The Complete Analysis of a Polynomial Factorization Algorithm Over Finite Fields
, 2001
"... This paper derives basic probabilistic properties of random polynomials over finite fields that are of interest in the study of polynomial factorization algorithms. We show that the main characteristics of random polynomial can be treated systematically by methods of "analytic combinatorics&quo ..."
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This paper derives basic probabilistic properties of random polynomials over finite fields that are of interest in the study of polynomial factorization algorithms. We show that the main characteristics of random polynomial can be treated systematically by methods of "analytic combinatorics" based on the combined use of generating functions and of singularity analysis. Our object of study is the classical factorization chain which is described in Fig. 1 and which, despite its simplicity, does not appear to have been totally analysed so far. In this paper, we provide a complete averagecase analysis.
Factoring Polynomials Over Finite Fields: A Survey
, 2001
"... This survey reviews several algorithms for the factorization of univariate polynomials over finite fields. We emphasize the main ideas of the methods and provide an uptodate bibliography of the problem. ..."
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Cited by 4 (1 self)
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This survey reviews several algorithms for the factorization of univariate polynomials over finite fields. We emphasize the main ideas of the methods and provide an uptodate bibliography of the problem.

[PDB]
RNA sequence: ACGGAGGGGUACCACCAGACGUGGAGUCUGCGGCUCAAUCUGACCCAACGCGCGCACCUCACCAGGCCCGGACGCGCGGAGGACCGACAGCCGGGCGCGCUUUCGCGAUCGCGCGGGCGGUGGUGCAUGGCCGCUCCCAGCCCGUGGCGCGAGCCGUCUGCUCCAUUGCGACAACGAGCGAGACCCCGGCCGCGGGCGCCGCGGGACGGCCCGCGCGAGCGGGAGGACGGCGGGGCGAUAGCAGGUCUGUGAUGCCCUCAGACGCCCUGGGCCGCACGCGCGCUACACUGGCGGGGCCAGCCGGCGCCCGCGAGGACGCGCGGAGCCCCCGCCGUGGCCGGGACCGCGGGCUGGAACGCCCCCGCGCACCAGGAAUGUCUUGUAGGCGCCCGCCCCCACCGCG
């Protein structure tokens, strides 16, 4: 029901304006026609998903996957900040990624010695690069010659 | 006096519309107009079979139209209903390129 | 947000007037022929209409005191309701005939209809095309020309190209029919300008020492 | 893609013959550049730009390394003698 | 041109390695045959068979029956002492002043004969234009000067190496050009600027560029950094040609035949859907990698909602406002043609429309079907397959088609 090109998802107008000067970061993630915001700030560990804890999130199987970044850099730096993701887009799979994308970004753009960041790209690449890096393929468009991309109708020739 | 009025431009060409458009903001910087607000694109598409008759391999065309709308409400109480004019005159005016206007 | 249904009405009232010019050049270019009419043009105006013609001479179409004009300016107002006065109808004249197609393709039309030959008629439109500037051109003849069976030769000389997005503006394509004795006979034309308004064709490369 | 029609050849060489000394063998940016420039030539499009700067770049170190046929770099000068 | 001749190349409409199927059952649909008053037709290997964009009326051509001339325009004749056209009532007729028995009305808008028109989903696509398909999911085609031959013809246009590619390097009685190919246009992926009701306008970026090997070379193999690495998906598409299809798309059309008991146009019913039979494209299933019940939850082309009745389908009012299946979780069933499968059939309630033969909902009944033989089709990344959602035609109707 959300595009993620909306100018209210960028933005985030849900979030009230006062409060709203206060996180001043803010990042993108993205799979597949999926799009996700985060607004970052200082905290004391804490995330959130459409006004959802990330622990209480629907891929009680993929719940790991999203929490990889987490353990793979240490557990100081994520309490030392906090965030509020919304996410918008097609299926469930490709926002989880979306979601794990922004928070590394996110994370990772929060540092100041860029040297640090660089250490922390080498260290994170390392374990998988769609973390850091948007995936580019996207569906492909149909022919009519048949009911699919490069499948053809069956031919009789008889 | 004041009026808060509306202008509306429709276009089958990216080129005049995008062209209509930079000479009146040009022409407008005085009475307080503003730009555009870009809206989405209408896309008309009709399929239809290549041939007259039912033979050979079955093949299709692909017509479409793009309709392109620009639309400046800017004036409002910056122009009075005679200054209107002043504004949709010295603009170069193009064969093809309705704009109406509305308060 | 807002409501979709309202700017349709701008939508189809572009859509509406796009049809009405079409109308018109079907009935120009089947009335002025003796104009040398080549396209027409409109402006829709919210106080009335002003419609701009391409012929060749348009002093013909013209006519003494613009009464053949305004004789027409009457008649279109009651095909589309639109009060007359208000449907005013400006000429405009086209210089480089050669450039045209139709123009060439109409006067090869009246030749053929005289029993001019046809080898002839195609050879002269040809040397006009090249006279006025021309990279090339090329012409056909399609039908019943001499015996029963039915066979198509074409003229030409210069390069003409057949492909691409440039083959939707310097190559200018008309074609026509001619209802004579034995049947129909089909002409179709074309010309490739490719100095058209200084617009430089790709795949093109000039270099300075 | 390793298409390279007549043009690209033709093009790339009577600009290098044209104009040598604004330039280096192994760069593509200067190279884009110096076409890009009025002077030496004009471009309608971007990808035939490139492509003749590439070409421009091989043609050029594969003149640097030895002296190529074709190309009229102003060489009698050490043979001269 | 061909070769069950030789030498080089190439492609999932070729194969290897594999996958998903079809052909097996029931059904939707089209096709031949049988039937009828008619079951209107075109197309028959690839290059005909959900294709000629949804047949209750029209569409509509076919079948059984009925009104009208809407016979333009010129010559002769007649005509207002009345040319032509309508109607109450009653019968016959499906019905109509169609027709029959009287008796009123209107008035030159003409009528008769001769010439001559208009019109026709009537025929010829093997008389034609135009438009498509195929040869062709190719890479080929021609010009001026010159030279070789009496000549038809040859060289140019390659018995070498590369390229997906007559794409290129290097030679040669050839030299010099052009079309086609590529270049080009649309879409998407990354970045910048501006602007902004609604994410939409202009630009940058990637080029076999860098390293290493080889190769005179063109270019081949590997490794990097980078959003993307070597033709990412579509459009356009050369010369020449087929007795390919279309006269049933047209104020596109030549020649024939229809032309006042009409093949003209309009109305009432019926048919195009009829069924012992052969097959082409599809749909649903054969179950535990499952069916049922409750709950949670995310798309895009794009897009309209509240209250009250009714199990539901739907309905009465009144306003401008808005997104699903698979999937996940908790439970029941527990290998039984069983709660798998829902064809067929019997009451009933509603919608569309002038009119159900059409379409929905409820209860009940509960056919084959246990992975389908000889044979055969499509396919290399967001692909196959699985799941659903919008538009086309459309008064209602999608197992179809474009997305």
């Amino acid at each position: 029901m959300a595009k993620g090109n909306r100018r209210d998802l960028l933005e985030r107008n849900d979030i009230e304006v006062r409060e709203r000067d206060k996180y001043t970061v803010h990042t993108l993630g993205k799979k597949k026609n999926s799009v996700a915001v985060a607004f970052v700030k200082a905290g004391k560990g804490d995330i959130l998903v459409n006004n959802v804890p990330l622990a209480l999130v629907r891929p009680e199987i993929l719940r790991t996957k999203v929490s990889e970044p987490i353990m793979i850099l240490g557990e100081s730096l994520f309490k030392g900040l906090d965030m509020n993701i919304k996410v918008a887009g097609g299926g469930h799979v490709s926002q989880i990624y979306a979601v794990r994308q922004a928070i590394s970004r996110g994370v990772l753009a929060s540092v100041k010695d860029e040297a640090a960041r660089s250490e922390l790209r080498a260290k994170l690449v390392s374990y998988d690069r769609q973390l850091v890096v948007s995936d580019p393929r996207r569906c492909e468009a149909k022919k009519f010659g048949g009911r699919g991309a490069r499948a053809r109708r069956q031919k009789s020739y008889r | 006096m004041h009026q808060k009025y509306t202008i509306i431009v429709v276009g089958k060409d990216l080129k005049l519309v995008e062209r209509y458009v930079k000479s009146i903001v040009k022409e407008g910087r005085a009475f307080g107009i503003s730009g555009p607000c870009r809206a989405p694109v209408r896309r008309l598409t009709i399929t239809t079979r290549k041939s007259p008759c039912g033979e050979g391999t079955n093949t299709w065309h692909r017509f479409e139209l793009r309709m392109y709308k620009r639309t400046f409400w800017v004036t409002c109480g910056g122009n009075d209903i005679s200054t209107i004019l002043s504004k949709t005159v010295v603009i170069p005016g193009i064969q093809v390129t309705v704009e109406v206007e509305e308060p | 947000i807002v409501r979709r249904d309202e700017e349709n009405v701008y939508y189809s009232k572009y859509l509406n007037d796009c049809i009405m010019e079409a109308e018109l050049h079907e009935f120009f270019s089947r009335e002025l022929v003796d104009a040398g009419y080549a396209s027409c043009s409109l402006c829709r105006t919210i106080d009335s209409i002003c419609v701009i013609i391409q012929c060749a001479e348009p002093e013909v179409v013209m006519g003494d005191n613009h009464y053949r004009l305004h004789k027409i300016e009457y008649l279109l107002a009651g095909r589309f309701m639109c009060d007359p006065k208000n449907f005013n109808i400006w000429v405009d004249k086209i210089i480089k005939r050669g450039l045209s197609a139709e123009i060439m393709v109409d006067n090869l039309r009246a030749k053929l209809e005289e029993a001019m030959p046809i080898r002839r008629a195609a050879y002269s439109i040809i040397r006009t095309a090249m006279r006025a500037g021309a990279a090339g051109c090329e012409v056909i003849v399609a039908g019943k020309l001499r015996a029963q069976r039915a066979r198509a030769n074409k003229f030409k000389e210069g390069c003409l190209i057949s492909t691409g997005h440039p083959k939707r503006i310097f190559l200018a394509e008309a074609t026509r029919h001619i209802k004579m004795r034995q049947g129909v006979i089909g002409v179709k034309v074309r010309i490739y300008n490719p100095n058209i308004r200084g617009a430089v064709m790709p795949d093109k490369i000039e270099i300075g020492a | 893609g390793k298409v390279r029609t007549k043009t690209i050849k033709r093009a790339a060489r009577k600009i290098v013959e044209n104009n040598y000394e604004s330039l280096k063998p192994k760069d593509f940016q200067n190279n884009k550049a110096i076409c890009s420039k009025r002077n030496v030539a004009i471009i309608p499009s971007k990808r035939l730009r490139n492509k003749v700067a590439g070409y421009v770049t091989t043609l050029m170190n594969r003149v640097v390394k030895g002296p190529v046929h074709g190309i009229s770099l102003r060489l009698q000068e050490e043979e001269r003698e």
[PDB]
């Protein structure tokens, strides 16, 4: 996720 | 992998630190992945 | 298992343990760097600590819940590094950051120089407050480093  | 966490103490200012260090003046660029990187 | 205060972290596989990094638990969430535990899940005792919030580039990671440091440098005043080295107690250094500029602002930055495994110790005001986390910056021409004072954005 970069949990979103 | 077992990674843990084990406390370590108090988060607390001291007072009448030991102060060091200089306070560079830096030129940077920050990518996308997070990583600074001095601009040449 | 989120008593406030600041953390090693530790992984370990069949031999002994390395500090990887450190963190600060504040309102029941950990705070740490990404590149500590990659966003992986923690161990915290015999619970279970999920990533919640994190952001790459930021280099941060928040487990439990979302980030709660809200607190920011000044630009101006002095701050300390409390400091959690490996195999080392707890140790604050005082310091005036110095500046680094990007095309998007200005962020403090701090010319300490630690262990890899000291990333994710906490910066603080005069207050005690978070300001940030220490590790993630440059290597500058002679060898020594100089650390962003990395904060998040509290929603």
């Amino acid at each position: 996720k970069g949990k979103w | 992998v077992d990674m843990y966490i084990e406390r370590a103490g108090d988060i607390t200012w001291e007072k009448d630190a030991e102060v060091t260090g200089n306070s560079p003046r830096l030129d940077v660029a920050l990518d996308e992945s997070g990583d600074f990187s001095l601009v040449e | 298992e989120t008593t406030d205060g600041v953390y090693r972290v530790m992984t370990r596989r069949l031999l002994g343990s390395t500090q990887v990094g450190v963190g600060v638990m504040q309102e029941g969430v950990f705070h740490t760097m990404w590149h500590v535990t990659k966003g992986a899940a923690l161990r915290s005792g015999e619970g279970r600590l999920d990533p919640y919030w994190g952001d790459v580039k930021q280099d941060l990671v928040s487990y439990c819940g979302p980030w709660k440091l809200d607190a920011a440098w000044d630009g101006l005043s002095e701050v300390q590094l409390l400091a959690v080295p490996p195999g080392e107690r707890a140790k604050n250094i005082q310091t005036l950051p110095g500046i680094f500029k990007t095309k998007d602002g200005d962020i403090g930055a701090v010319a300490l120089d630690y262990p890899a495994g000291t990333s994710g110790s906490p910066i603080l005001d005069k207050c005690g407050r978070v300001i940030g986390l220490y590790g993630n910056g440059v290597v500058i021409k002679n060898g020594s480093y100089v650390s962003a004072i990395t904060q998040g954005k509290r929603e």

On Short Representations of Orders and Number Fields
, 1992
"... We discuss the problem of transforming representations of number fields by generating polynomials and by Qbasis into each other. We prove that for a number field or an order of discriminant \Delta one can determine in polynomial time a representation whose size is polynomially bounded in log j\Delt ..."
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We discuss the problem of transforming representations of number fields by generating polynomials and by Qbasis into each other. We prove that for a number field or an order of discriminant \Delta one can determine in polynomial time a representation whose size is polynomially bounded in log j\Deltaj. 1 Introduction In the literature the time bounds for computing invariants of an algebraic number field K such as the class group or the regulator never depend on the specific representation of the field but only on its discriminant \Delta ( see [1] and [5] ). The algorithms for computing those invariants must therefore receive as input a representation of K whose size is polynomially bounded in log j\Deltaj. In this paper we prove that such a representation can be obtained in polynomial time from any representation of K by a generating polynomial or by means of the multiplication table of a Qbasis. We use the notions of algorithms and complexity in a similar way as in [5]. An algorit...
Deciding Properties of Polynomials without Factoring
, 1997
"... The polynomial time algorithm of Lenstra, Lenstra, and Lovasz [17] for ..."